Can the death of two babies bring new life to their nation?

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"You don’t ignore those knocks again."

This has become a symbolic quotation for me, ever since the news broke about the tragic loss of two Canadian native babies, who recently froze to death in the middle of a sub-zero winter night.

In fact, the word "you" is symbolic of our entire country, Canada, its diverse people and its government. I now think about how those persistent knocks on the door of our collective consciousness have come for so long from our Aboriginal and First Nations peoples – our one million "forgotten" citizens.

That quotation was spoken "in real time," however, by a shocked Chief Wally Burns, leader of the James Smith Cree Nation near Melfort, Saskatchewan. He was referring to the knocks on his door one winter day by a native toddler "wearing just a shirt and Pampers."

Memories of that past incident came flooding back to him when the media reported that two native children — 3-year-old Kaydance Pauchay and her 1- year-old sister Santana — were found frozen to death in a snow-covered playground at Yellow Quill, another Saskatchewan native reserve, about 250 kilometers east of Saskatoon.

Chief Burns added that the parents of the toddler, who earlier escaped the fate of the Pauchay girls by knocking on his door, were so shocked by the realization of what could have happened to their family, that they quit drinking.

Alcohol abuse has been identified as a major factor in the neglect and subsequent death of the Pauchay children. Friends and relatives of the girls’ father, 25-year-old Christopher Pauchay, say alcoholism and drug addiction are chronic problems on the 800-member Yellow Quill reserve.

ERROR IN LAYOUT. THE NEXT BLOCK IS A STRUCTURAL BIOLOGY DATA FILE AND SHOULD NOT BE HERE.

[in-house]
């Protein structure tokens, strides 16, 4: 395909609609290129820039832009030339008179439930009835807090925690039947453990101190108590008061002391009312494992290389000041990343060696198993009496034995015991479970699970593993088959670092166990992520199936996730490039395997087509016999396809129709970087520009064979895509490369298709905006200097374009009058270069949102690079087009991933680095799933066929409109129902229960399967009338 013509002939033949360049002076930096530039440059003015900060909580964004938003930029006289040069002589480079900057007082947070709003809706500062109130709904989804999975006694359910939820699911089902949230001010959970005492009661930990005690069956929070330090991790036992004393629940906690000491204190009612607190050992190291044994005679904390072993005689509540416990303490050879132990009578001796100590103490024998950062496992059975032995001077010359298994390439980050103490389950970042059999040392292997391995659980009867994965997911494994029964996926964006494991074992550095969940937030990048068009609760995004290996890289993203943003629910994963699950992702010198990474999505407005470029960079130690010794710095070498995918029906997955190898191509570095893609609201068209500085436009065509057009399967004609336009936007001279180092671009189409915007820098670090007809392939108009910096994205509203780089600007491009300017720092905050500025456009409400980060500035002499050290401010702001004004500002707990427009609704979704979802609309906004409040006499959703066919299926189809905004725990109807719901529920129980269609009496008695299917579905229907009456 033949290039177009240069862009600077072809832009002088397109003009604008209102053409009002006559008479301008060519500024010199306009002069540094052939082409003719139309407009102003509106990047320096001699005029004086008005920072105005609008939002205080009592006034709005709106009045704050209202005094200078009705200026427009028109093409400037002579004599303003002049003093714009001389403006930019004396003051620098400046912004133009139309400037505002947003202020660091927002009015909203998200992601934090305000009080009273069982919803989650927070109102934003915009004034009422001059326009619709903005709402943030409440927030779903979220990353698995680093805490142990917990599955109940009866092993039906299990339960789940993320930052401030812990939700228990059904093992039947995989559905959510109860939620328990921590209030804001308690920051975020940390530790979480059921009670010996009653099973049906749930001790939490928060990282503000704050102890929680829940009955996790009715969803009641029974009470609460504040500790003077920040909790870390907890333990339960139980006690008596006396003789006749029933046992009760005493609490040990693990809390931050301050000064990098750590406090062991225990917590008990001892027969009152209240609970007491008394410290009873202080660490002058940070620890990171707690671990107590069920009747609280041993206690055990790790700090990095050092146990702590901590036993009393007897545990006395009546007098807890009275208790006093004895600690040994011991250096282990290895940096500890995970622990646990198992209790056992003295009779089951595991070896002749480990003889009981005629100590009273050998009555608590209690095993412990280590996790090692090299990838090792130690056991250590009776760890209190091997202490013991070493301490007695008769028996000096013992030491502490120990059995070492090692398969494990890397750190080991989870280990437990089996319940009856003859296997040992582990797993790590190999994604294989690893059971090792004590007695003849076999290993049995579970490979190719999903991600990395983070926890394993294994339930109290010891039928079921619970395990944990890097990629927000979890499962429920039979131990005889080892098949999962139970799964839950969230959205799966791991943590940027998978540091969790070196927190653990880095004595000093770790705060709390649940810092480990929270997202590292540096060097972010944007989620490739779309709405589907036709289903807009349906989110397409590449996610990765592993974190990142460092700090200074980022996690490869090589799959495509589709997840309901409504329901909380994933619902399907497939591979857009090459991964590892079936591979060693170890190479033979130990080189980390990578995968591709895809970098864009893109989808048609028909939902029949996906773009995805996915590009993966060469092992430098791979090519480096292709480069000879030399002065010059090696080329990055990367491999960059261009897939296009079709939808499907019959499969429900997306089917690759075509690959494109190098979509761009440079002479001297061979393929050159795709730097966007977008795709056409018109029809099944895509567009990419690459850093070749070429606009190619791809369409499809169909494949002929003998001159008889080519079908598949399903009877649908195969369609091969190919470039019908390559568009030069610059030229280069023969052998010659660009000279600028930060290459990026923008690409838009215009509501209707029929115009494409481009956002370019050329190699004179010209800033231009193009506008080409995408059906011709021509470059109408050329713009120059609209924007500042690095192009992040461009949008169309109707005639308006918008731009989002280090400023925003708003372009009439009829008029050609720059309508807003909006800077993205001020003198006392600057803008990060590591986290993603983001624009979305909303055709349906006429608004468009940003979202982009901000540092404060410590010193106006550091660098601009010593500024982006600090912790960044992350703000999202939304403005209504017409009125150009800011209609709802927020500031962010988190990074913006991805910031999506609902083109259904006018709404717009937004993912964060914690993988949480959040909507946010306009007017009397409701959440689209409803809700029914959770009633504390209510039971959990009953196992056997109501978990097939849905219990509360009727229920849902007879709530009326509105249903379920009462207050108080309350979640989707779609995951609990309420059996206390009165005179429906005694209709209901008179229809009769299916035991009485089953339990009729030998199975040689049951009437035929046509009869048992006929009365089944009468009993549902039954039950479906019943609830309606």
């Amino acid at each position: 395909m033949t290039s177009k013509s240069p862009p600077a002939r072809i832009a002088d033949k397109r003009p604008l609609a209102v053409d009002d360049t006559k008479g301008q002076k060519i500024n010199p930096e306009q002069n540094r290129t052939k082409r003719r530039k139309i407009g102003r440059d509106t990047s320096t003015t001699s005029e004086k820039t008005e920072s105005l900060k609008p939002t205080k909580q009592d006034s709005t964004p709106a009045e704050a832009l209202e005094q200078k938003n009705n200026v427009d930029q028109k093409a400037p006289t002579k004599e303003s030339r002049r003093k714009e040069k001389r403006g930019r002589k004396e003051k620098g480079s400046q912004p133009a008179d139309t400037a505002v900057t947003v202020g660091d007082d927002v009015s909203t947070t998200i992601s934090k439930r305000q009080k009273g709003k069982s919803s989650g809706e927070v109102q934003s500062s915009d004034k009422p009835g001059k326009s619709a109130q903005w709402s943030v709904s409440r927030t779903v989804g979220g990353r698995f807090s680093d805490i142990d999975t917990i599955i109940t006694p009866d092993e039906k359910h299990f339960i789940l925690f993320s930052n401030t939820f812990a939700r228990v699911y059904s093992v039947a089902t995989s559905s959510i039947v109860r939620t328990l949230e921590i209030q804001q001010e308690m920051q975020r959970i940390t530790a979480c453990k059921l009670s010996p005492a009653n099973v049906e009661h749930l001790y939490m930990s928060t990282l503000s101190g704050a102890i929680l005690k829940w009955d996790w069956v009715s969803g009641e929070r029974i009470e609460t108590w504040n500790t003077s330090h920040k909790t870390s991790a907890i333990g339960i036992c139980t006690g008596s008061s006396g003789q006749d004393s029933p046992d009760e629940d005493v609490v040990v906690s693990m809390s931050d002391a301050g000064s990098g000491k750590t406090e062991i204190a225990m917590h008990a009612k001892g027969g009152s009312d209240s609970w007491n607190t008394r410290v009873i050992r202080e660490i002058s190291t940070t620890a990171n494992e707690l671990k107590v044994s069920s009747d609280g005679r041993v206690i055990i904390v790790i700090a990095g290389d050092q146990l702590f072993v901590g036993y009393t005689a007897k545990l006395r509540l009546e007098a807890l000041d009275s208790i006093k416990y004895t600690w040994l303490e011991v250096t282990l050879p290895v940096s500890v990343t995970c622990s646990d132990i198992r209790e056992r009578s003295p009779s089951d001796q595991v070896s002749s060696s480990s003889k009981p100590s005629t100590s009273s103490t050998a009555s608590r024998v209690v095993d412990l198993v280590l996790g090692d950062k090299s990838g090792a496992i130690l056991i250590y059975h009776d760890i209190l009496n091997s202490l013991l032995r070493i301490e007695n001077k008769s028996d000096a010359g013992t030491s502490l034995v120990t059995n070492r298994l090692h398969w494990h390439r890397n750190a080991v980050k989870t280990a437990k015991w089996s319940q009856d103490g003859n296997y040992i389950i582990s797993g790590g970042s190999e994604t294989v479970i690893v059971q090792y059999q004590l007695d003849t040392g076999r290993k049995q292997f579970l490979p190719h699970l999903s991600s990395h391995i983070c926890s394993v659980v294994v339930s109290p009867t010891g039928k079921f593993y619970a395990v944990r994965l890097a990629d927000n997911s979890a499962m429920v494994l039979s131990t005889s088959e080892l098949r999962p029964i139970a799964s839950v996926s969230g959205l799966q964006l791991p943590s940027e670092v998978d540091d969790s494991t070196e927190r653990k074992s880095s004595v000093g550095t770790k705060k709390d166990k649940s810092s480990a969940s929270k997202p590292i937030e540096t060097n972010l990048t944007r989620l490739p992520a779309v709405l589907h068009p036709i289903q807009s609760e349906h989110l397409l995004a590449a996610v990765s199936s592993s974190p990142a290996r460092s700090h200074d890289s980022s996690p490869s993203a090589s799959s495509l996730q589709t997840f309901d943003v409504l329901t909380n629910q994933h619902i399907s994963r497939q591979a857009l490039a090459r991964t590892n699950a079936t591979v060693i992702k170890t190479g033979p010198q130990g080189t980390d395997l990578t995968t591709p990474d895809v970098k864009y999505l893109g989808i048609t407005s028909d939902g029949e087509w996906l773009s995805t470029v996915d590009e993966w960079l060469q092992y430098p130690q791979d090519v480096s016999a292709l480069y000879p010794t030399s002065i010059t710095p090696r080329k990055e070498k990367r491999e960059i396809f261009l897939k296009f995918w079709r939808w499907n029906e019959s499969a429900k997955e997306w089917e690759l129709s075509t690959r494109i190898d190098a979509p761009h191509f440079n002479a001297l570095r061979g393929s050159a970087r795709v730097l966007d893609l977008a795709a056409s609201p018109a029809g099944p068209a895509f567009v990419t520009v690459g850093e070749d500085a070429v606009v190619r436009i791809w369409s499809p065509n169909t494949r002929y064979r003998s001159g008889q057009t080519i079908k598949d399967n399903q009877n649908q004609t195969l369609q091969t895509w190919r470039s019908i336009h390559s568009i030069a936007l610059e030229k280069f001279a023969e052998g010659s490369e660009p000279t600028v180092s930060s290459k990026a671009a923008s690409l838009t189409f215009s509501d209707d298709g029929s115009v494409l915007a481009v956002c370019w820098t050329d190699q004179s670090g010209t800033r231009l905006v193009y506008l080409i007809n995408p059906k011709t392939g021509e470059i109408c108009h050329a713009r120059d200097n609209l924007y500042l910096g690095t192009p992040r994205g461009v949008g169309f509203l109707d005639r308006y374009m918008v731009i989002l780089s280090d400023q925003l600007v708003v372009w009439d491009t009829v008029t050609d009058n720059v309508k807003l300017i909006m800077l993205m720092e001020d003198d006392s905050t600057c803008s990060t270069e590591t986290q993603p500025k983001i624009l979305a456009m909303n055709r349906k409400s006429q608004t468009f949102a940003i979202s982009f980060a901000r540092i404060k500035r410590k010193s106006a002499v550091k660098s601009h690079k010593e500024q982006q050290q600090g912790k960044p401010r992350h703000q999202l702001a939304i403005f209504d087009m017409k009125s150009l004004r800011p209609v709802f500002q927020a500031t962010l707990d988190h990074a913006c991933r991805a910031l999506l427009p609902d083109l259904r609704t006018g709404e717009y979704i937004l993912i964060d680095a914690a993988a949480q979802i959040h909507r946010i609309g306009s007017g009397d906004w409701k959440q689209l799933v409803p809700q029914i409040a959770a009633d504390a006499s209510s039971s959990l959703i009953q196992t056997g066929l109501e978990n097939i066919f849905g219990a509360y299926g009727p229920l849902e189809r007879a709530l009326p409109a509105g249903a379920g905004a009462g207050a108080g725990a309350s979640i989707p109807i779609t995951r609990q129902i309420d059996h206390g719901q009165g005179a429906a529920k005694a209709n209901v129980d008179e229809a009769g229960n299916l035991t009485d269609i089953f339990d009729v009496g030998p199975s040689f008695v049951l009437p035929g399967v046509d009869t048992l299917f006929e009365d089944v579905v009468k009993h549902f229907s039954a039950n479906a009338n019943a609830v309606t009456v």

Pauchay was drunk and passed out while trying to take them to a friend’s home just 400 meters away. The toddlers were found wearing only T-shirts and diapers in minus-50C blizzard conditions. Their father, also wearing no outdoor clothing, was taken to hospital suffering from hypothermia and frostbite.

Although a criminal investigation is ongoing, Canadian media lost interest in the story within a week of first reporting it. Worse still, no politician has so far spoken out about this tragedy as a wake-up call on the bleak future of indigenous and native peoples in our midst.

Chief Robert Whitehead of the Yellow Quill First Nation said his nearly bankrupt and addiction-plagued community desperately needs help. Although the band had a plebiscite on the books to ban alcohol entirely on Yellow Quill, paperwork and bureaucratic red tape have stalled the effort.

Many Canadians have simple notions about their native people. Most have the attitude that as long as "Indians" don’t cost taxpayers more money or get in the way of development, they are no problem; basically, they are benignly ignored. But, if they are seen as impeding development or chronically drawing on government resources, that’s a different matter.

As a result, Aboriginal and First Nations Canadians are reduced to negative stereotyped media imagery, or at best to idealized, even romanticized, museum exhibits.

As written by European colonists, conventional history has described natives as primitive, savage, pre-industrial and heathen, while those same colonist settlers saw their own cultures as modern, civilized, industrial, and Christian.

"This was a simple world, of nations destined by God to win and dominate, and of cultures doomed by history to wither and die," said Canadian professor Kenneth S. Coates in his book, A Global History of Indigenous Peoples’ Struggle and Survival. "Notions of cultural supremacy characterized the entire colonial enterprise," he continues, "and determined the manner in which generations of readers, students, and scholars understood the lifeways and cultures of indigenous peoples."

The contemporary situation of Canadian native peoples is indeed complex. But as a nation of moral witnesses to the death of two innocent babies, can we make a difference that will give life back to their nation?

Is anyone listening to their muffled cries for help?

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